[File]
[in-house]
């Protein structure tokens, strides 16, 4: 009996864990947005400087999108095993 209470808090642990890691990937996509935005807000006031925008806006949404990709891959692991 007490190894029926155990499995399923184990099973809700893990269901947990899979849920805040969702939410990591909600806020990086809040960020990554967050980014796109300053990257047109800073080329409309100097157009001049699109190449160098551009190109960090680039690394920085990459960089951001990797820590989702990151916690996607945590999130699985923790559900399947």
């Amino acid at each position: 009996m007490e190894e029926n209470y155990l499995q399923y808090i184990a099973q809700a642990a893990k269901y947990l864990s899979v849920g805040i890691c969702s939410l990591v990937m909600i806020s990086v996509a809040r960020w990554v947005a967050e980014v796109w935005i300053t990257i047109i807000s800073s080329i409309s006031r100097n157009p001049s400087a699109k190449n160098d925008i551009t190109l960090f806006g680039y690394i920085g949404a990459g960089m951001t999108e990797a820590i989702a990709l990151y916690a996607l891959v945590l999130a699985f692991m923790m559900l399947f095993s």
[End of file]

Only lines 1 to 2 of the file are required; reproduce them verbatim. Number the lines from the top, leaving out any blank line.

[in-house]
């Protein structure tokens, strides 16, 4: 009996864990947005400087999108095993 209470808090642990890691990937996509935005807000006031925008806006949404990709891959692991 007490190894029926155990499995399923184990099973809700893990269901947990899979849920805040969702939410990591909600806020990086809040960020990554967050980014796109300053990257047109800073080329409309100097157009001049699109190449160098551009190109960090680039690394920085990459960089951001990797820590989702990151916690996607945590999130699985923790559900399947």